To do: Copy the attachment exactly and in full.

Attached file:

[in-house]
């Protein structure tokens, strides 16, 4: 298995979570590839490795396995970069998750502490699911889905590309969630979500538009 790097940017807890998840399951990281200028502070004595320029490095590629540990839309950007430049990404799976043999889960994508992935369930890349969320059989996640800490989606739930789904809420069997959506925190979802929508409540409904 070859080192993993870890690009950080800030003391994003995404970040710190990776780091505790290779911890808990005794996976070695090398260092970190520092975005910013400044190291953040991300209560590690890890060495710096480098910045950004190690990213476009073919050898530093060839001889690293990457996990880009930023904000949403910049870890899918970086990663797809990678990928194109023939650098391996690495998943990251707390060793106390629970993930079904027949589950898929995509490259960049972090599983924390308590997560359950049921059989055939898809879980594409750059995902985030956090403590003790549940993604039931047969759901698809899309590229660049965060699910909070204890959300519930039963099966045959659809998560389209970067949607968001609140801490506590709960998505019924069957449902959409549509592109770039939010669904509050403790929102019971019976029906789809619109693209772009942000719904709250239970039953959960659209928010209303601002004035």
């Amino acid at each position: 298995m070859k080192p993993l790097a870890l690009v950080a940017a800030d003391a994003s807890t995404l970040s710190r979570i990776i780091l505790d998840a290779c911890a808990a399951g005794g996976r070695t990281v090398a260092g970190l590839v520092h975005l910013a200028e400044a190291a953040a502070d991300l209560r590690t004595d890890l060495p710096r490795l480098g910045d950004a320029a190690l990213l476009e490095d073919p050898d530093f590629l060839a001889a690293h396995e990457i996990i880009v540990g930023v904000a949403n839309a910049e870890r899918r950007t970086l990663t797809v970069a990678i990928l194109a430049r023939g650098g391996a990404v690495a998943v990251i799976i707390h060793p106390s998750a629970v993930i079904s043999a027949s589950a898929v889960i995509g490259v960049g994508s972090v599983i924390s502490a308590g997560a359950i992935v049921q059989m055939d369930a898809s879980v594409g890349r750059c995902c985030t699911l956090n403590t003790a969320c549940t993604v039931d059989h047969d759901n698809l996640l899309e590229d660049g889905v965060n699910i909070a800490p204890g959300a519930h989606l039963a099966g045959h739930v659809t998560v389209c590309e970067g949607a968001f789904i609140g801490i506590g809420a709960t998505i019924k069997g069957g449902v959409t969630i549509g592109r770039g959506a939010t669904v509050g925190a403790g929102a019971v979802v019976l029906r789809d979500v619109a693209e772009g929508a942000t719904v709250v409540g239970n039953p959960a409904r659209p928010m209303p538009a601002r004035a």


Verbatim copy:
[in-house]
């Protein structure tokens, strides 16, 4: 298995979570590839490795396995970069998750502490699911889905590309969630979500538009 790097940017807890998840399951990281200028502070004595320029490095590629540990839309950007430049990404799976043999889960994508992935369930890349969320059989996640800490989606739930789904809420069997959506925190979802929508409540409904 070859080192993993870890690009950080800030003391994003995404970040710190990776780091505790290779911890808990005794996976070695090398260092970190520092975005910013400044190291953040991300209560590690890890060495710096480098910045950004190690990213476009073919050898530093060839001889690293990457996990880009930023904000949403910049870890899918970086990663797809990678990928194109023939650098391996690495998943990251707390060793106390629970993930079904027949589950898929995509490259960049972090599983924390308590997560359950049921059989055939898809879980594409750059995902985030956090403590003790549940993604039931047969759901698809899309590229660049965060699910909070204890959300519930039963099966045959659809998560389209970067949607968001609140801490506590709960998505019924069957449902959409549509592109770039939010669904509050403790929102019971019976029906789809619109693209772009942000719904709250239970039953959960659209928010209303601002004035």
């Amino acid at each position: 298995m070859k080192p993993l790097a870890l690009v950080a940017a800030d003391a994003s807890t995404l970040s710190r979570i990776i780091l505790d998840a290779c911890a808990a399951g005794g996976r070695t990281v090398a260092g970190l590839v520092h975005l910013a200028e400044a190291a953040a502070d991300l209560r590690t004595d890890l060495p710096r490795l480098g910045d950004a320029a190690l990213l476009e490095d073919p050898d530093f590629l060839a001889a690293h396995e990457i996990i880009v540990g930023v904000a949403n839309a910049e870890r899918r950007t970086l990663t797809v970069a990678i990928l194109a430049r023939g650098g391996a990404v690495a998943v990251i799976i707390h060793p106390s998750a629970v993930i079904s043999a027949s589950a898929v889960i995509g490259v960049g994508s972090v599983i924390s502490a308590g997560a359950i992935v049921q059989m055939d369930a898809s879980v594409g890349r750059c995902c985030t699911l956090n403590t003790a969320c549940t993604v039931d059989h047969d759901n698809l996640l899309e590229d660049g889905v965060n699910i909070a800490p204890g959300a519930h989606l039963a099966g045959h739930v659809t998560v389209c590309e970067g949607a968001f789904i609140g801490i506590g809420a709960t998505i019924k069997g069957g449902v959409t969630i549509g592109r770039g959506a939010t669904v509050g925190a403790g929102a019971v979802v019976l029906r789809d979500v619109a693209e772009g929508a942000t719904v709250v409540g239970n039953p959960a409904r659209p928010m209303p538009a601002r004035a």